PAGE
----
President Obama ended the embargo of Cuba and now JetBlue has started regularly scheduled flights. I remember seeing glamorous pictures of Havana from the 1950s and always wanted to go, but couldn’t because of the nearly world-ending, Cold War Era Cuban Missile Crisis.
Time for Congress to stop selling out the American people and the time has come for all of us to finally recognize that President Obama really does not support Israel.
The vile, anti-American, Constitution-undermining, Trade Promotion Authority (TPA) bill passed and has been signed by the President (check out chapter 8 of my new book to learn more). Not only that, the President and his administration are openly refusing to support the pro-Israel language (another problem with legislation is mixing topics), which essentially blocks the anti-Israel, Boycott, Divestment, and Sanction (BDS) movement. In other words, the President likes the corrupt TPA but not the part that supports Israel.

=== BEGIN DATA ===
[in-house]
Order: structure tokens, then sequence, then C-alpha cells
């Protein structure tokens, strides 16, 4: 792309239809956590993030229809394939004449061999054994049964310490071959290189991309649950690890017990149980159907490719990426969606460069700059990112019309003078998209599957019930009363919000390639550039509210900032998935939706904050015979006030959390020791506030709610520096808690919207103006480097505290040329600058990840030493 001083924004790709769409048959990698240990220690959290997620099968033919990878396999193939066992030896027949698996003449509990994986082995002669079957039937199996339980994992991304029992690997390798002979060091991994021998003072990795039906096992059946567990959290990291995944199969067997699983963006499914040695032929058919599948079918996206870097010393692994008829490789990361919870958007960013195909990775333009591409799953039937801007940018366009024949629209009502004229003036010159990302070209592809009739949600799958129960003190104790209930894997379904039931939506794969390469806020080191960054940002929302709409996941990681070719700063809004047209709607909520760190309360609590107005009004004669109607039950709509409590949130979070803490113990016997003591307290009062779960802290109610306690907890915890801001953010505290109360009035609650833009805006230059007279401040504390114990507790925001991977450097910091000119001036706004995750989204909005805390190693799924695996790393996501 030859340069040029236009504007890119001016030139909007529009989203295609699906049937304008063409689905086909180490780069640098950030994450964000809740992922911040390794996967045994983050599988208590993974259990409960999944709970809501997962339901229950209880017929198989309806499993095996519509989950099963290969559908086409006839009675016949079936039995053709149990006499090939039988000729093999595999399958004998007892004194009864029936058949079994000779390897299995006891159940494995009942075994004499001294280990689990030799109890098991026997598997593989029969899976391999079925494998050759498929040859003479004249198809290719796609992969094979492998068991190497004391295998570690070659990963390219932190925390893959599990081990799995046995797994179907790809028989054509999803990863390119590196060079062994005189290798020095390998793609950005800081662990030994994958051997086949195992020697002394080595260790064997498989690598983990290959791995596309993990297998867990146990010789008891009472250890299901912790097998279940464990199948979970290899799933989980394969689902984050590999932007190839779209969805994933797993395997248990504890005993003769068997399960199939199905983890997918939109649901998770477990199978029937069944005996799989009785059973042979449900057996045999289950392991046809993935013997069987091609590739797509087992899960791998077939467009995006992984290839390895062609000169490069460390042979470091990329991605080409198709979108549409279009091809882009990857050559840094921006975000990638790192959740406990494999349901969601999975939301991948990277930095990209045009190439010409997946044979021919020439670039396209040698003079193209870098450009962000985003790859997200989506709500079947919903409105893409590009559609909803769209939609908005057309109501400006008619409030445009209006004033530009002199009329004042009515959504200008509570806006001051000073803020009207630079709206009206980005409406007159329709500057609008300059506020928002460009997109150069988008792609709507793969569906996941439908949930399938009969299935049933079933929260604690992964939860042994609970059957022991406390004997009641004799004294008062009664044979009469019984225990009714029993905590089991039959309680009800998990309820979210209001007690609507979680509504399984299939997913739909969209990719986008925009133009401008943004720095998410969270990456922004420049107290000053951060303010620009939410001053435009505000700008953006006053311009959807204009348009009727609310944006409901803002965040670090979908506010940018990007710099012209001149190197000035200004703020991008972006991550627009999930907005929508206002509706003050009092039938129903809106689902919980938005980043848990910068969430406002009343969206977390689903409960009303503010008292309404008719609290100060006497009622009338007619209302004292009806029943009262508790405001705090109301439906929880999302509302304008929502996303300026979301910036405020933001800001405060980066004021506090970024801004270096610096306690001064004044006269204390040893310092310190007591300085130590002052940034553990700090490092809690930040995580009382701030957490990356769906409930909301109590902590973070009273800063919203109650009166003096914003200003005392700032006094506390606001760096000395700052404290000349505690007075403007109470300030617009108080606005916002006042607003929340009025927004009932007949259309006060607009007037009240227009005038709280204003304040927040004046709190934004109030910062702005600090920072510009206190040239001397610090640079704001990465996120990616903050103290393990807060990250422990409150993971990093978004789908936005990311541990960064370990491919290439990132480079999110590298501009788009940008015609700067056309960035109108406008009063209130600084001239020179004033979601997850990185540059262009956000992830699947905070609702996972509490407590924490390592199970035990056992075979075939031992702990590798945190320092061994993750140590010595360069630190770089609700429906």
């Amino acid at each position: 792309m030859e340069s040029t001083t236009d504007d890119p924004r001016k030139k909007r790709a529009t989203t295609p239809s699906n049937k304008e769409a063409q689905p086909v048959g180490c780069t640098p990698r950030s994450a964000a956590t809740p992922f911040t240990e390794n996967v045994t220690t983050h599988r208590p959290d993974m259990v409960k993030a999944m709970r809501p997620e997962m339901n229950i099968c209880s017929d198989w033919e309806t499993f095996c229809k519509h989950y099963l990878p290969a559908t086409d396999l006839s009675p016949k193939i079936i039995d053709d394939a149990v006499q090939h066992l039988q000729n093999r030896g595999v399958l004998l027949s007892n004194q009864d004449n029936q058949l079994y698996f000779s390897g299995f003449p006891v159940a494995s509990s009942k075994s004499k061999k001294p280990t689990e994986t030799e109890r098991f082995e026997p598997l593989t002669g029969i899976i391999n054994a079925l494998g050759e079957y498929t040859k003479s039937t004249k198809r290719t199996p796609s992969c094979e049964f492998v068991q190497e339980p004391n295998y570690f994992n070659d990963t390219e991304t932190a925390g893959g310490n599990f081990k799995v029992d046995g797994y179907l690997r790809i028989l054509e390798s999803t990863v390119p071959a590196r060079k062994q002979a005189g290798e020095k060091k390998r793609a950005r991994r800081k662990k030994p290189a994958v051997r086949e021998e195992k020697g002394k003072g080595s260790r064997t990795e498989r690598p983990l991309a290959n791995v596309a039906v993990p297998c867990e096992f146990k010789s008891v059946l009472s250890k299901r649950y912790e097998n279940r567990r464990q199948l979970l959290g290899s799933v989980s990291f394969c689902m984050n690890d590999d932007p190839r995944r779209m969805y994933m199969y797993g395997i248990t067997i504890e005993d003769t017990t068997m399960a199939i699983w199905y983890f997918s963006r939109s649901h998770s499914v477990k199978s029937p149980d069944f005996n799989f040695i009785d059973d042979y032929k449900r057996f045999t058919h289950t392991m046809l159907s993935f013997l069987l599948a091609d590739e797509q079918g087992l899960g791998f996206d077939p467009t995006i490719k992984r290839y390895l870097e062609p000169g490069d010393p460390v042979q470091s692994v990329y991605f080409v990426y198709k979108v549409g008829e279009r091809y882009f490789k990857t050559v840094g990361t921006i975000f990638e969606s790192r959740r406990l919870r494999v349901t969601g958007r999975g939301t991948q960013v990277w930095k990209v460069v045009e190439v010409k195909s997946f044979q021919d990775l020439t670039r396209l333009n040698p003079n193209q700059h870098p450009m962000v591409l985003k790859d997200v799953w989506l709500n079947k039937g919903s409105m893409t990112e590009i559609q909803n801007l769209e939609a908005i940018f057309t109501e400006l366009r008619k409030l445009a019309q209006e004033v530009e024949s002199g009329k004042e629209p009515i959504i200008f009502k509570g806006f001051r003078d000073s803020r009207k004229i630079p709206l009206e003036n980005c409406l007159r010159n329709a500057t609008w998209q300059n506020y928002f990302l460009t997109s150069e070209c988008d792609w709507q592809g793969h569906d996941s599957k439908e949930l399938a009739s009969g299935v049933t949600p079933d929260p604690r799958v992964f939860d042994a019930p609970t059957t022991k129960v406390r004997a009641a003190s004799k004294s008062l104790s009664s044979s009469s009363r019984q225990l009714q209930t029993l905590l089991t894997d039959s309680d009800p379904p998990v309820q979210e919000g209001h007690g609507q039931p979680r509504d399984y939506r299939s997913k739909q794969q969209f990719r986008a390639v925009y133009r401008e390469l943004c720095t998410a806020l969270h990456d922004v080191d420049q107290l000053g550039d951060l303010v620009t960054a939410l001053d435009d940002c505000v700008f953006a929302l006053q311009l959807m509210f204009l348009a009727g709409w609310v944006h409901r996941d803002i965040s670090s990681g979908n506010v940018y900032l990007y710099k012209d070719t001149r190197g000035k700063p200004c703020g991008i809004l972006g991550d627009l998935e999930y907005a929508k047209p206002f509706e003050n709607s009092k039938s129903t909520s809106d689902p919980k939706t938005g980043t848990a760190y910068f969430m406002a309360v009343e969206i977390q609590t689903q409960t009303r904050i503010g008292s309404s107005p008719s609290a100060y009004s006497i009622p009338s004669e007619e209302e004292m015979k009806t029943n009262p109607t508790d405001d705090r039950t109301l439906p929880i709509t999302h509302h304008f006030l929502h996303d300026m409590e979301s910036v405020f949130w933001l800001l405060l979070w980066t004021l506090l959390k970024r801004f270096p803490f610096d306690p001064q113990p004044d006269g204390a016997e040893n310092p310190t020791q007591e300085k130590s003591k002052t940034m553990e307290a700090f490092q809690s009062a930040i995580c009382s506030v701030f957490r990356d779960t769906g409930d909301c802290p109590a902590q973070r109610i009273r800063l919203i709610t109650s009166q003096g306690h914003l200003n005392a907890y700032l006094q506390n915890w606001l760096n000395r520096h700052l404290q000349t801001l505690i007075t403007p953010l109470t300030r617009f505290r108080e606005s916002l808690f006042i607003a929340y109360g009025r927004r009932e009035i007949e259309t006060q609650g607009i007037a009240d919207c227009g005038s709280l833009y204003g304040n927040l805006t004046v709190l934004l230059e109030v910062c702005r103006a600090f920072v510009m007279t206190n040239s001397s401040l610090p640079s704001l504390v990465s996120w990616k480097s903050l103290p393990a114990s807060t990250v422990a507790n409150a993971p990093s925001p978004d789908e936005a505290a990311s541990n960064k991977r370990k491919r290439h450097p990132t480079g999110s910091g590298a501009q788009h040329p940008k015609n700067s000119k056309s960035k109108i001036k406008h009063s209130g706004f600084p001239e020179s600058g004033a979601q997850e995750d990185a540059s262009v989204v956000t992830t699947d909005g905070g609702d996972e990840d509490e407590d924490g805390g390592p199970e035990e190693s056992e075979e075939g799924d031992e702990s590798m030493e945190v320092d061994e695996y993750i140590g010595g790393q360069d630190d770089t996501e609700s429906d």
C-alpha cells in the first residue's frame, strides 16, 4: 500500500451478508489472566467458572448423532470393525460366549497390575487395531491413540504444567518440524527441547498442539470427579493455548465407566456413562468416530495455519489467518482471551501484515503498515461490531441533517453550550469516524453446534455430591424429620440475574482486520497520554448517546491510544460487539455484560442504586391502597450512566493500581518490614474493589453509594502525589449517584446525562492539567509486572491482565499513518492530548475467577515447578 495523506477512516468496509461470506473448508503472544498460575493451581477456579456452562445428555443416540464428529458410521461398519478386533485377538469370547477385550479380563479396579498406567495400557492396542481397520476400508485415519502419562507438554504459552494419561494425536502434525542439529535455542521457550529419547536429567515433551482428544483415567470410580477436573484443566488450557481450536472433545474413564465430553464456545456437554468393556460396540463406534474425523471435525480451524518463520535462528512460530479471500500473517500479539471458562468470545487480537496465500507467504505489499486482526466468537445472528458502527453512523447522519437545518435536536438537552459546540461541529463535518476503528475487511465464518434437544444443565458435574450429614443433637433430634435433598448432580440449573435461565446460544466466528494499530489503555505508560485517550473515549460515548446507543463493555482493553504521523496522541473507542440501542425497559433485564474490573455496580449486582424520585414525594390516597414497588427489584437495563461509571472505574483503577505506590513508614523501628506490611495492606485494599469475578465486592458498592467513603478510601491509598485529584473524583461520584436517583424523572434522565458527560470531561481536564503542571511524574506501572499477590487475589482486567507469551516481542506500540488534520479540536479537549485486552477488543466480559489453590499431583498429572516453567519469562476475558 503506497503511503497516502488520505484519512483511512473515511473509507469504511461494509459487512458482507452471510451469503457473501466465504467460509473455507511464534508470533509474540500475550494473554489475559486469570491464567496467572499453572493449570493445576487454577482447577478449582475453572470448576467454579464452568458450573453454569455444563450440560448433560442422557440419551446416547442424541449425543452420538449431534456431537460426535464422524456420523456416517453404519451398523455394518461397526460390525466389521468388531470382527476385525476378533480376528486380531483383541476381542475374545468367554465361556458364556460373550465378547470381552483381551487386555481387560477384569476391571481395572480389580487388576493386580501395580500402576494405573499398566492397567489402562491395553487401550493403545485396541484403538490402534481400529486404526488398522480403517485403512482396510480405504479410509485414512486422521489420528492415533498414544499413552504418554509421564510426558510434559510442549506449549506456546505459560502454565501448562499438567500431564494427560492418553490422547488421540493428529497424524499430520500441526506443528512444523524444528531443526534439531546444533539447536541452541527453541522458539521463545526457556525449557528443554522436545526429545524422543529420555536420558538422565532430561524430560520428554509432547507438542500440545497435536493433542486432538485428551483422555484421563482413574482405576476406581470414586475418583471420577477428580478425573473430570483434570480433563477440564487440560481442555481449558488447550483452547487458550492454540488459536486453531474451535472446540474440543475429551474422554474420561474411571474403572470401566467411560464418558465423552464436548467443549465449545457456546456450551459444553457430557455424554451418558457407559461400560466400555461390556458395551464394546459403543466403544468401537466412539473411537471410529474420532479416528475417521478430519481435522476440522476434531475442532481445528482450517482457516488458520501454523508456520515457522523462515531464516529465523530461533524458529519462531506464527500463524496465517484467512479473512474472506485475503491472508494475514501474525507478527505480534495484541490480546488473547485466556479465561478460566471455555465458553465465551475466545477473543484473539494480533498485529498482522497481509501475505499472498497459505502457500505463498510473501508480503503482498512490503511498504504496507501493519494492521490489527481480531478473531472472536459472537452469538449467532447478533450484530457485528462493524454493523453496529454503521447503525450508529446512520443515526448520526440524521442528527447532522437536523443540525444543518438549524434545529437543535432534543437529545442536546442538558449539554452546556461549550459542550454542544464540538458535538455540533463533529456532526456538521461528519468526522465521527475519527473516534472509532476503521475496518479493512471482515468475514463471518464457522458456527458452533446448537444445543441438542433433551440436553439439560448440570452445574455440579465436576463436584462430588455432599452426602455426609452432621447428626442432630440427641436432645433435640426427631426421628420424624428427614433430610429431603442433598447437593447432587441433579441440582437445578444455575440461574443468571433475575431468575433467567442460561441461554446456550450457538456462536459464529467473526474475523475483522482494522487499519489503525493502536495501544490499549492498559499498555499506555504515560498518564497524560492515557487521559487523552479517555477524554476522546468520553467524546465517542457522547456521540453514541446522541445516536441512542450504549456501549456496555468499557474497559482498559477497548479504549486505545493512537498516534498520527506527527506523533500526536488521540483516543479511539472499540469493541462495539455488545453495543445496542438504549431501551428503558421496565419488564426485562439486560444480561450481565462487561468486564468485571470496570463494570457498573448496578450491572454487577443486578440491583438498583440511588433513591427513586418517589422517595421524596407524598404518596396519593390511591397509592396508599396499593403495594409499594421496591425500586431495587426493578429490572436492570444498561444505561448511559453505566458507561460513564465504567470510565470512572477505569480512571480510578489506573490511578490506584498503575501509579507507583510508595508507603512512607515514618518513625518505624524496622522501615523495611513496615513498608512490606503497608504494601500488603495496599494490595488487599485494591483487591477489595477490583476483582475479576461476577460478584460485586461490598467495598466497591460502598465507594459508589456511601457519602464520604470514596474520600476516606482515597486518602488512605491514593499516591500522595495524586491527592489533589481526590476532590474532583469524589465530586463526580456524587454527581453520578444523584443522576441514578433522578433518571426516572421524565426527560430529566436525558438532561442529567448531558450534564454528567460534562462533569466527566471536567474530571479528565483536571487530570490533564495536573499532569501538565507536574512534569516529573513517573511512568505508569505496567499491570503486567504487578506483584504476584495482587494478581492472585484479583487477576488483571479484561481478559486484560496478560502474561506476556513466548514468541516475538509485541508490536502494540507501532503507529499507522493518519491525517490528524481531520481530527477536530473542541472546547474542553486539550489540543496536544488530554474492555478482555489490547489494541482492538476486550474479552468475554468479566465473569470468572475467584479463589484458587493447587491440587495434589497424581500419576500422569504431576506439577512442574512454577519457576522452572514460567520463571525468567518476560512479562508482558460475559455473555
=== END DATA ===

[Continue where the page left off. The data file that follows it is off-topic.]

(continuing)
Who says the President hasn’t thrown Israel under the bus every chance he gets?
The one country in the Middle East that allows practicing one’s religion, freedom of speech, freedom of conscience, women’s rights, children’s rights, LGBT rights, and an open economic system. Israel is the one country the President doesn’t support. He’ll go out of his way to work with theocratically genocidal Iran, to open borders and normalize relations with oppressive Communist regimes like Cuba who harbor fugitive cop-killers, and supported the pro-Sharia anti-everyone else Muslim Brotherhood Egypt, but he won’t support the one country who shares our concepts of universal human rights.
I grant that the disputed territories are disputed and international law is unclear because of the way Israel won the territory in the 1967 war with Jordan (legal), but didn’t formally annex the territory (puts it in unclear legal area).
But that means the President should continuously kow-tow to the anti-Israel groups? It should not.
And the weak-kneed Congress ever focused on funding their re-election campaigns handed over their constitutional authority to authorize foreign deals with a two-thirds vote.